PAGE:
Home  »  A Victorian Anthology, 1837–1895  »  Rus In Urbe

Edmund Clarence Stedman, ed. (1833–1908). A Victorian Anthology, 1837–1895. 1895.

Clement William Scott b. 1841

Rus In Urbe

POETS are singing the whole world over

Of May in melody, joys for June;

Dusting their feet in the careless clover,

And filling their hearts with the black-bird’s tune.

The “brown bright nightingale” strikes with pity

The sensitive heart of a count or clown;

But where is the song for our leafy city,

And where the rhymes for our lovely town?

“O for the Thames, and its rippling reaches,

Where almond rushes, and breezes sport!

Take me a walk under Burnham Beeches;

Give me a dinner at Hampton Court!”

Poets, be still, though your hearts I harden;

We ’ve flowers by day and have scents at dark,

The limes are in leaf in the cockney garden,

And lilacs blossom in Regent’s Park.

“Come for a blow,” says a reckless fellow,

Burn’d red and brown by passionate sun;

“Come to the downs, where the gorse is yellow;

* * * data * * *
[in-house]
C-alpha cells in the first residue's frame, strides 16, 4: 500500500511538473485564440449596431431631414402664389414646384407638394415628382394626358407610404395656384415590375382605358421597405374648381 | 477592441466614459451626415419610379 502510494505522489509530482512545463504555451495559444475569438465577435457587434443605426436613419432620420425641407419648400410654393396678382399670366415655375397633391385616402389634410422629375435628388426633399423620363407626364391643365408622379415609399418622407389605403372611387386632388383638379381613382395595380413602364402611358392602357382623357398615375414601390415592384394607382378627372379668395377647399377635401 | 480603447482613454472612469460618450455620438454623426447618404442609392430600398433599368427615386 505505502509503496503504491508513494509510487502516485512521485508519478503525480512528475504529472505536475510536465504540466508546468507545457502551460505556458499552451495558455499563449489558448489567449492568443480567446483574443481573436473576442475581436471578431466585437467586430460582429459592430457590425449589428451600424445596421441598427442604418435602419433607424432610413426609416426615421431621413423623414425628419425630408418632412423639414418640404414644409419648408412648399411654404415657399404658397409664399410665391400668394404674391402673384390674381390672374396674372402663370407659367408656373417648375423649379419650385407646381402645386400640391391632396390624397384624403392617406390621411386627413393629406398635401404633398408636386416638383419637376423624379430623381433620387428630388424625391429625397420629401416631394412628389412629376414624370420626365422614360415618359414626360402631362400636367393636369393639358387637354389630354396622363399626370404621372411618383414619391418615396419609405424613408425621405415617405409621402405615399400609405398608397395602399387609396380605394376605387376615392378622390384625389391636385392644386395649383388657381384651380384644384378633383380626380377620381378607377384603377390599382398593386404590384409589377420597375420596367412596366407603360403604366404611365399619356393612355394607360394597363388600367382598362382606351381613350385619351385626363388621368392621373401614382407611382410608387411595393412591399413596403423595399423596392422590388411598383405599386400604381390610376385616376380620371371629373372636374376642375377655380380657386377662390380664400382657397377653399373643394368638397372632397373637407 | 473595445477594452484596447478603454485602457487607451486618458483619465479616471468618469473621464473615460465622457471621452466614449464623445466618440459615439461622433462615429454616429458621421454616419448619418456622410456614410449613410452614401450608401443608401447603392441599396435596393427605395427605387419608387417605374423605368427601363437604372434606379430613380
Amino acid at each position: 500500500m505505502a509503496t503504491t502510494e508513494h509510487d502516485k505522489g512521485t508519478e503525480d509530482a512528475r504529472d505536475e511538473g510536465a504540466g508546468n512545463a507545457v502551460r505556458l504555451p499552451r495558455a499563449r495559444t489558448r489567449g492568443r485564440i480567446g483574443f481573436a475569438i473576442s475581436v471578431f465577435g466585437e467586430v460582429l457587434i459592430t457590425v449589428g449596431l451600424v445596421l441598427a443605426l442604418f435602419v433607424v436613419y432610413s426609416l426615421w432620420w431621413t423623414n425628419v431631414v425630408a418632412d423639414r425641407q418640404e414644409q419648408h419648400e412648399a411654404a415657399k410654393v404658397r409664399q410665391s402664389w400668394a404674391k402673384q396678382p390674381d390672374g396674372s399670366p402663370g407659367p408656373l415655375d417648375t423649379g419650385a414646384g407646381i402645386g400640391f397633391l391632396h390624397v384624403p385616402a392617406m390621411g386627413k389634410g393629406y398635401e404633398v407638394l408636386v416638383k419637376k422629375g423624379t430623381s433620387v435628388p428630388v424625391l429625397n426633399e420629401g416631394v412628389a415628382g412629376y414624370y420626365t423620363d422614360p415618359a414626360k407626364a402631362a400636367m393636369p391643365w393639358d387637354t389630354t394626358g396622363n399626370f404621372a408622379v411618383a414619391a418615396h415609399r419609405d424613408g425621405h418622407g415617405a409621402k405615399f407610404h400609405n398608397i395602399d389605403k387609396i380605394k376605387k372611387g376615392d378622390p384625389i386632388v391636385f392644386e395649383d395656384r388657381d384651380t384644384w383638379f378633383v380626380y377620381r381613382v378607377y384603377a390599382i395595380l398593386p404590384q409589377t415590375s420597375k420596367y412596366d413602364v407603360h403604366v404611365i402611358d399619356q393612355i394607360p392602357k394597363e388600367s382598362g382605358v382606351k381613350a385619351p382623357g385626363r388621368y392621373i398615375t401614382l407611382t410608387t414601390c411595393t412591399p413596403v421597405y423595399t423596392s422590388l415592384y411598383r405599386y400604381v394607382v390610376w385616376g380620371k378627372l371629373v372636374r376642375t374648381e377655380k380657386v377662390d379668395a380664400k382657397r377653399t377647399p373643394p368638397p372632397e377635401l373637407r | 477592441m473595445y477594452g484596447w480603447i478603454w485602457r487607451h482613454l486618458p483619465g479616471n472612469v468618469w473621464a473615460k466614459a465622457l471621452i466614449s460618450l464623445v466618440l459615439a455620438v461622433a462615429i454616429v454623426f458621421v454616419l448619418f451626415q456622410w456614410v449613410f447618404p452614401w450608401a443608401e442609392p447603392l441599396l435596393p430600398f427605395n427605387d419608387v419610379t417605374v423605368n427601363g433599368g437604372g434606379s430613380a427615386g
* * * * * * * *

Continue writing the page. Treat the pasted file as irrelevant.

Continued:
The season of kisses has just begun!

Come to the fields where bluebells shiver,

Hear cuckoo’s carol, or plaint of dove;

Come for a row on the silent river;

Come to the meadows and learn to love!”

Yes, I will come when this wealth is over

Of soften’d color and perfect tone—

The lilac ’s better than fields of clover;

I ’ll come when blossoming May has flown.

When dust and dirt of a trampled city

Have dragg’d the yellow laburnum down,

I ’ll take my holiday—more’s the pity—

And turn my back upon London town.

Margaret! am I so wrong to love it,

This misty town that your face shines through?

A crown of blossom is wav’d above it;

But heart and life of the whirl—’t is you!

Margaret! pearl! I have sought and found you;

And, though the paths of the wind are free,

I ’ll follow the ways of the world around you,

And build my nest on the nearest tree!